Meteoric 10Be allows for the quantification of vertical and lateral soil fluxes over long time scales (103-105 yr). However, the mobility of meteoric 10Be in the soil system makes a translation of meteoric 10Be inventories into erosion and deposition rates complex. Here, we present a spatially explicit 2D model simulating the behaviour of meteoric 10Be on a hillslope. The model consists of two parts. The first component deals with advective and diffusive mobility of meteoric 10Be within the soil profile, and the second component describes lateral soil and meteoric 10Be fluxes over the hillslope. Soil depth is calculated dynamically, accounting for soil production through weathering as well as downslope fluxes of soil due to creep, water and tillage erosion. Synthetic model simulations show that meteoric 10Be inventories can be related to erosion and deposition across a wide range of geomorphological and pedological settings. Our results also show that meteoric 10Be can be used as a tracer to detect human impact on soil fluxes for soils with a high affinity for meteoric 10Be. However, the quantification of vertical mobility is essential for a correct interpretation of the observed variations in meteoric 10Be profiles and inventories. Application of the Be2D model to natural conditions using data sets from the Southern Piedmont (Bacon et al., 2012) and Appalachian Mountains (Jungers et al., 2009; West et al., 2013) allows to reliably constrain parameter values. Good agreement between simulated and observed meteoric 10Be concentrations and inventories is obtained with realistic parameter values. Furthermore, our results provide detailed insights into the processes redistributing meteoric 10Be at the soil-hillslope scale.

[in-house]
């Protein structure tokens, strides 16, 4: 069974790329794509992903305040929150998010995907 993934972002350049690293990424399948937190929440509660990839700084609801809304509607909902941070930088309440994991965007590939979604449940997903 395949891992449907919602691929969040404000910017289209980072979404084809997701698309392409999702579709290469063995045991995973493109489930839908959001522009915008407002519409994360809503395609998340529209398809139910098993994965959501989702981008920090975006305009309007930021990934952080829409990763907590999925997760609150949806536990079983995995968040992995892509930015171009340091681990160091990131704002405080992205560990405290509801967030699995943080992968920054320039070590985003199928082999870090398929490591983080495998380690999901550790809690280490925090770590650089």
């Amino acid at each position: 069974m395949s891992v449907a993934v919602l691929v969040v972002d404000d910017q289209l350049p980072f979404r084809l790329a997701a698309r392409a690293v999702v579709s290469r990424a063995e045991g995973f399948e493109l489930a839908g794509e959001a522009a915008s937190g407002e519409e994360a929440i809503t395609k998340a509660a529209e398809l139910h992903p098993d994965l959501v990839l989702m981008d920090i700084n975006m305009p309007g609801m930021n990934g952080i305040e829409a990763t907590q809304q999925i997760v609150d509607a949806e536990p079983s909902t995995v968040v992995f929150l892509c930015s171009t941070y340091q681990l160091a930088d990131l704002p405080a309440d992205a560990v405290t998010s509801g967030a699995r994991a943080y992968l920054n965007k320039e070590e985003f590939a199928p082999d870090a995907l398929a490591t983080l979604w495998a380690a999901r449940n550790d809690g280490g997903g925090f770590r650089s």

Simulations of the C-2/C-2U Field Reversed Configurations with the Q2D code
NASA Astrophysics Data System (ADS)
Onofri, Marco; Dettrick, Sean; Barnes, Daniel; Tajima, Toshiki; TAE Team
2015-11-01
C-2U was built to sustain advanced beam-driven FRCs for 5 + ms. The Q2D transport code is used to simulate the evolution of C-2U discharges and to study sustainment via fast ion current and pressure, with the latter comparable to the thermal plasma pressure. The code solves the MHD equations together with source terms due to neutral beams, which are calculated by a Monte Carlo method. We compare simulations with experimental results obtained in the HPF14 regime of C-2 (6 neutral beams with energy of 20 keV and total power of 4.2 MW). All simulations start from an initial equilibrium and transport coefficients are chosen to match experimental data. The best agreement is obtained when utilizing an enhanced energy transfer between fast ions and the plasma, which may be an indication of anomalous heating due to beneficial beam-plasma instabilities. Similar simulations of C-2U (neutral beam power increased to 10 + MW and angled beam injection) are compared with experimental results, where a steady state has been obtained for 5 + ms, correlated with the neutral beam pulse and limited by engineering constraints.